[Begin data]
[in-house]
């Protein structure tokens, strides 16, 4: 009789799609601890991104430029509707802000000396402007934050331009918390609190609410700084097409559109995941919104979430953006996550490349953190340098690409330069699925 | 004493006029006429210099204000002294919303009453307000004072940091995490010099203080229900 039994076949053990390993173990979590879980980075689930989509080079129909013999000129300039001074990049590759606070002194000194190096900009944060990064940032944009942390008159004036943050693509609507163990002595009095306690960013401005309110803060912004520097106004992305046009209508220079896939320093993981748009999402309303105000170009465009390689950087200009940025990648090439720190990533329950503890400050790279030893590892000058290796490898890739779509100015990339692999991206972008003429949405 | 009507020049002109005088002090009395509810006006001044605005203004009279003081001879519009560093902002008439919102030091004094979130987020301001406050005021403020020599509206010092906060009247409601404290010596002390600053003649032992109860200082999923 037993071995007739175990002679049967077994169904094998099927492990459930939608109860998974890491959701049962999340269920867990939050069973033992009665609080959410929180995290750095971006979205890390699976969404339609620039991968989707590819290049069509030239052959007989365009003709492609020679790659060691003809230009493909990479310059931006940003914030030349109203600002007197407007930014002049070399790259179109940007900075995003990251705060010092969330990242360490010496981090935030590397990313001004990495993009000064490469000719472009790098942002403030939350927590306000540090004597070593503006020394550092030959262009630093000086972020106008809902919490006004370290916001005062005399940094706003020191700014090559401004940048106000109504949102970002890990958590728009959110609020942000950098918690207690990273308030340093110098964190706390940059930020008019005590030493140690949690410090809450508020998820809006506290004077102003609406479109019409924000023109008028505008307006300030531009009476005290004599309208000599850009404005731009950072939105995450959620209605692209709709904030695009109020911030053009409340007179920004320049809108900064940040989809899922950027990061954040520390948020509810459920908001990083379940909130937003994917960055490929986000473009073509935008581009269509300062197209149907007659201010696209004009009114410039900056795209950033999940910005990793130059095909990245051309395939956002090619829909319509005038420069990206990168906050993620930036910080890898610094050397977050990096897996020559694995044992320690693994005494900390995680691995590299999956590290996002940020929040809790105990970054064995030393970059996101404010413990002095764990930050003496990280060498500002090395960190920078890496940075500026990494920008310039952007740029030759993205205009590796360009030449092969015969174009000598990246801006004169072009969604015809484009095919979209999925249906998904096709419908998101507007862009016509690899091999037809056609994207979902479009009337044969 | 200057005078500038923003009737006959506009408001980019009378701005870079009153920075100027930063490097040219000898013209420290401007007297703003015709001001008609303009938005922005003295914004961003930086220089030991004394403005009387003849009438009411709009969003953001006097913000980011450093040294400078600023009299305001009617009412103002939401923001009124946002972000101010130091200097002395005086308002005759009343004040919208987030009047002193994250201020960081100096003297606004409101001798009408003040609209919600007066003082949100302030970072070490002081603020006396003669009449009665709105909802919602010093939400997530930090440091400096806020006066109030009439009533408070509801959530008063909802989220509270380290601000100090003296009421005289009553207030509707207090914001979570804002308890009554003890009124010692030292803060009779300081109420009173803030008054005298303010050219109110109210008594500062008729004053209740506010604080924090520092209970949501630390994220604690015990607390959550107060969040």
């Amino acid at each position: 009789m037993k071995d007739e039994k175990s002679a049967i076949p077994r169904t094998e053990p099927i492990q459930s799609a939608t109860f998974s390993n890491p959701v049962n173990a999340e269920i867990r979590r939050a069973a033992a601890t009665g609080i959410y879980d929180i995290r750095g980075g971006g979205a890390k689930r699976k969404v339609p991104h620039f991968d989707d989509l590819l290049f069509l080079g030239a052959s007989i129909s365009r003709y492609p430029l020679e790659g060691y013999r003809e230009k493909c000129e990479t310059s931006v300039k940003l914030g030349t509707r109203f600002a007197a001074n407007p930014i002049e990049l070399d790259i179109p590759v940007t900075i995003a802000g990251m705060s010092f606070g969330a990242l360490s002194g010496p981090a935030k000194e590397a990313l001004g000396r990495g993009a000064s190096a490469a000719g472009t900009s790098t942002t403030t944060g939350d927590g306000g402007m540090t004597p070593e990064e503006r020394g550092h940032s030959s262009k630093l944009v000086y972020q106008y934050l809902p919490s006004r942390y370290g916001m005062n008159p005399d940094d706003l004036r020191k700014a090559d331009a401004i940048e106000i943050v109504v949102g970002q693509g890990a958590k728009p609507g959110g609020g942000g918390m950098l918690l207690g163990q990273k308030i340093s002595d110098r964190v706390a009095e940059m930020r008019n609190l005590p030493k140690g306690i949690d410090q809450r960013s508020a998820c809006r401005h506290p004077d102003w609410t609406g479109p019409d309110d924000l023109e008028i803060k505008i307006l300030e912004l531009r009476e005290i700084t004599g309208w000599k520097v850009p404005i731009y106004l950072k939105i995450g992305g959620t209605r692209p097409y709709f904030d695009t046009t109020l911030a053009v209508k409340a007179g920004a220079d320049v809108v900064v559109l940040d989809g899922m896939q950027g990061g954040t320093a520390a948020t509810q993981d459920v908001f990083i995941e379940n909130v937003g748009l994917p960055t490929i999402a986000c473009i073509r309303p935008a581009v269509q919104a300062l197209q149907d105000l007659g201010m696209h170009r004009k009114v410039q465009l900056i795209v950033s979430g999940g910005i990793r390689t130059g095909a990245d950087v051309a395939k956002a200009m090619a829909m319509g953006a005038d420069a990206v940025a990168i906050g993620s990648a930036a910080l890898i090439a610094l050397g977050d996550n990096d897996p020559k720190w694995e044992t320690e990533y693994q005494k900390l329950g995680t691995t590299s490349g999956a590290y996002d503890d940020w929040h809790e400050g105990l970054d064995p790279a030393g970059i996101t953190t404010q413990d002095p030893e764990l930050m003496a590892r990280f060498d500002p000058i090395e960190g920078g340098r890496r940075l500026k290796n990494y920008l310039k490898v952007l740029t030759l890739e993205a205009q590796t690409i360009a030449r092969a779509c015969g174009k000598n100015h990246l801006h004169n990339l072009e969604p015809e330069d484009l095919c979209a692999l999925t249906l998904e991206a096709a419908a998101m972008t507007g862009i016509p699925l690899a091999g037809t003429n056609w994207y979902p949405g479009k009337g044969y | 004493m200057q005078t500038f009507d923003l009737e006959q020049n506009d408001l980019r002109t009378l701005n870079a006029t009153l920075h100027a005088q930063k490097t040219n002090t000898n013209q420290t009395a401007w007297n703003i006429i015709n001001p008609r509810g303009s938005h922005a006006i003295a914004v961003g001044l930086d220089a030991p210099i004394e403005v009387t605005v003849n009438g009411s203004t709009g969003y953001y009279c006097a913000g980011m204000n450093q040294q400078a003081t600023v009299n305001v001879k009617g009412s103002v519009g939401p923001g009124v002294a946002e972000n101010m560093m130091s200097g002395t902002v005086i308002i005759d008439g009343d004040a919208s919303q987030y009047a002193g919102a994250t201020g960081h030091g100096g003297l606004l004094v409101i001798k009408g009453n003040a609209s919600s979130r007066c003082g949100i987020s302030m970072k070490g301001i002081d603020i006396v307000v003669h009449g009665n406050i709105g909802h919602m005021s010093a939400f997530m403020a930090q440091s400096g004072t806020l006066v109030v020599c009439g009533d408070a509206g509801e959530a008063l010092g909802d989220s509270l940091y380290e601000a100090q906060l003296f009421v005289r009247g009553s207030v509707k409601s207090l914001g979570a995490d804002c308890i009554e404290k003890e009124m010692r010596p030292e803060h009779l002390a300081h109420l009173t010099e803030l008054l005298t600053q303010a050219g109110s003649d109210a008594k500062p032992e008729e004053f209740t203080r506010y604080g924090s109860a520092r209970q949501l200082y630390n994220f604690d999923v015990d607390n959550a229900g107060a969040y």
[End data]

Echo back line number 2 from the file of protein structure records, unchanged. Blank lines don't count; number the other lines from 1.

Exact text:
């Protein structure tokens, strides 16, 4: 009789799609601890991104430029509707802000000396402007934050331009918390609190609410700084097409559109995941919104979430953006996550490349953190340098690409330069699925 | 004493006029006429210099204000002294919303009453307000004072940091995490010099203080229900 039994076949053990390993173990979590879980980075689930989509080079129909013999000129300039001074990049590759606070002194000194190096900009944060990064940032944009942390008159004036943050693509609507163990002595009095306690960013401005309110803060912004520097106004992305046009209508220079896939320093993981748009999402309303105000170009465009390689950087200009940025990648090439720190990533329950503890400050790279030893590892000058290796490898890739779509100015990339692999991206972008003429949405 | 009507020049002109005088002090009395509810006006001044605005203004009279003081001879519009560093902002008439919102030091004094979130987020301001406050005021403020020599509206010092906060009247409601404290010596002390600053003649032992109860200082999923 037993071995007739175990002679049967077994169904094998099927492990459930939608109860998974890491959701049962999340269920867990939050069973033992009665609080959410929180995290750095971006979205890390699976969404339609620039991968989707590819290049069509030239052959007989365009003709492609020679790659060691003809230009493909990479310059931006940003914030030349109203600002007197407007930014002049070399790259179109940007900075995003990251705060010092969330990242360490010496981090935030590397990313001004990495993009000064490469000719472009790098942002403030939350927590306000540090004597070593503006020394550092030959262009630093000086972020106008809902919490006004370290916001005062005399940094706003020191700014090559401004940048106000109504949102970002890990958590728009959110609020942000950098918690207690990273308030340093110098964190706390940059930020008019005590030493140690949690410090809450508020998820809006506290004077102003609406479109019409924000023109008028505008307006300030531009009476005290004599309208000599850009404005731009950072939105995450959620209605692209709709904030695009109020911030053009409340007179920004320049809108900064940040989809899922950027990061954040520390948020509810459920908001990083379940909130937003994917960055490929986000473009073509935008581009269509300062197209149907007659201010696209004009009114410039900056795209950033999940910005990793130059095909990245051309395939956002090619829909319509005038420069990206990168906050993620930036910080890898610094050397977050990096897996020559694995044992320690693994005494900390995680691995590299999956590290996002940020929040809790105990970054064995030393970059996101404010413990002095764990930050003496990280060498500002090395960190920078890496940075500026990494920008310039952007740029030759993205205009590796360009030449092969015969174009000598990246801006004169072009969604015809484009095919979209999925249906998904096709419908998101507007862009016509690899091999037809056609994207979902479009009337044969 | 200057005078500038923003009737006959506009408001980019009378701005870079009153920075100027930063490097040219000898013209420290401007007297703003015709001001008609303009938005922005003295914004961003930086220089030991004394403005009387003849009438009411709009969003953001006097913000980011450093040294400078600023009299305001009617009412103002939401923001009124946002972000101010130091200097002395005086308002005759009343004040919208987030009047002193994250201020960081100096003297606004409101001798009408003040609209919600007066003082949100302030970072070490002081603020006396003669009449009665709105909802919602010093939400997530930090440091400096806020006066109030009439009533408070509801959530008063909802989220509270380290601000100090003296009421005289009553207030509707207090914001979570804002308890009554003890009124010692030292803060009779300081109420009173803030008054005298303010050219109110109210008594500062008729004053209740506010604080924090520092209970949501630390994220604690015990607390959550107060969040």